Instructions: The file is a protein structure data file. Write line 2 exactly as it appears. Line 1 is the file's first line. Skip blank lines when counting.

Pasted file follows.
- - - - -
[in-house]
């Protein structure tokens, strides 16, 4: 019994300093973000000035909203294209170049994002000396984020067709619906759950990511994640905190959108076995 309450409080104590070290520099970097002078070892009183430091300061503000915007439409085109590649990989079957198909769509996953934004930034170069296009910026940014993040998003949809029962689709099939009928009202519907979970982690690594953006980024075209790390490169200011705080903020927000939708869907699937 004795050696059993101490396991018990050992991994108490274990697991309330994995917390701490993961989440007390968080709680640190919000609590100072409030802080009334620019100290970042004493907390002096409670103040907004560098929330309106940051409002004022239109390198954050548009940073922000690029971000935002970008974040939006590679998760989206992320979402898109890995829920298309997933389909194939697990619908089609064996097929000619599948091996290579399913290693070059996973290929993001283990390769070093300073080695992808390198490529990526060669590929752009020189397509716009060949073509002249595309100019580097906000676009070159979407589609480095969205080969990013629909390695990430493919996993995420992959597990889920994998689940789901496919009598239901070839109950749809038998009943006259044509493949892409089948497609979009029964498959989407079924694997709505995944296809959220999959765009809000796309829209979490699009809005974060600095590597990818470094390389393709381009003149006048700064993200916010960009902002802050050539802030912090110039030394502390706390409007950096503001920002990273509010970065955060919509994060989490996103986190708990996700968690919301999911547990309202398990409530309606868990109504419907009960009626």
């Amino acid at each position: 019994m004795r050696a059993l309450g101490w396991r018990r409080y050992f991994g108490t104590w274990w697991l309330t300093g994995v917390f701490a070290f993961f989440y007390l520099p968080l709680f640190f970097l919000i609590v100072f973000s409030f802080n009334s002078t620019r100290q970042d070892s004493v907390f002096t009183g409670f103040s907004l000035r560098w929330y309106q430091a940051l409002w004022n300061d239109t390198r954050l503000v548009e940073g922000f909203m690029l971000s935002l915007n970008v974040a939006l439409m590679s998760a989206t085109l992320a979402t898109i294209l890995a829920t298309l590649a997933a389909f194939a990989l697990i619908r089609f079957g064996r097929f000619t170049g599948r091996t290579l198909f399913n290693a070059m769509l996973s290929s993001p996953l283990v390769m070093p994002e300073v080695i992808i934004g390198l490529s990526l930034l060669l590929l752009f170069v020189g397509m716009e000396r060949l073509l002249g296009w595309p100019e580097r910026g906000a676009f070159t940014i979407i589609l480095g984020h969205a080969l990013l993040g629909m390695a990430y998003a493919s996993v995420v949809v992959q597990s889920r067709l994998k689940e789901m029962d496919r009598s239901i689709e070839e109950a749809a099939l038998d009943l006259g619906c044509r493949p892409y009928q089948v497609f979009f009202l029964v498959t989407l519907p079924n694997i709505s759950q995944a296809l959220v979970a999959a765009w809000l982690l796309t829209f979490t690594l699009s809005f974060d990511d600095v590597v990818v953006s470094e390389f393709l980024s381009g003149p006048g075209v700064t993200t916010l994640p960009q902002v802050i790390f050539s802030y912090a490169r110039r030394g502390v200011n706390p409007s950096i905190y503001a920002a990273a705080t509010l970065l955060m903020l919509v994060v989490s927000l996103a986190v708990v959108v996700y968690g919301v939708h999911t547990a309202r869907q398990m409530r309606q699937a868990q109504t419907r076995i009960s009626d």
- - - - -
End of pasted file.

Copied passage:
């Protein structure tokens, strides 16, 4: 019994300093973000000035909203294209170049994002000396984020067709619906759950990511994640905190959108076995 309450409080104590070290520099970097002078070892009183430091300061503000915007439409085109590649990989079957198909769509996953934004930034170069296009910026940014993040998003949809029962689709099939009928009202519907979970982690690594953006980024075209790390490169200011705080903020927000939708869907699937 004795050696059993101490396991018990050992991994108490274990697991309330994995917390701490993961989440007390968080709680640190919000609590100072409030802080009334620019100290970042004493907390002096409670103040907004560098929330309106940051409002004022239109390198954050548009940073922000690029971000935002970008974040939006590679998760989206992320979402898109890995829920298309997933389909194939697990619908089609064996097929000619599948091996290579399913290693070059996973290929993001283990390769070093300073080695992808390198490529990526060669590929752009020189397509716009060949073509002249595309100019580097906000676009070159979407589609480095969205080969990013629909390695990430493919996993995420992959597990889920994998689940789901496919009598239901070839109950749809038998009943006259044509493949892409089948497609979009029964498959989407079924694997709505995944296809959220999959765009809000796309829209979490699009809005974060600095590597990818470094390389393709381009003149006048700064993200916010960009902002802050050539802030912090110039030394502390706390409007950096503001920002990273509010970065955060919509994060989490996103986190708990996700968690919301999911547990309202398990409530309606868990109504419907009960009626």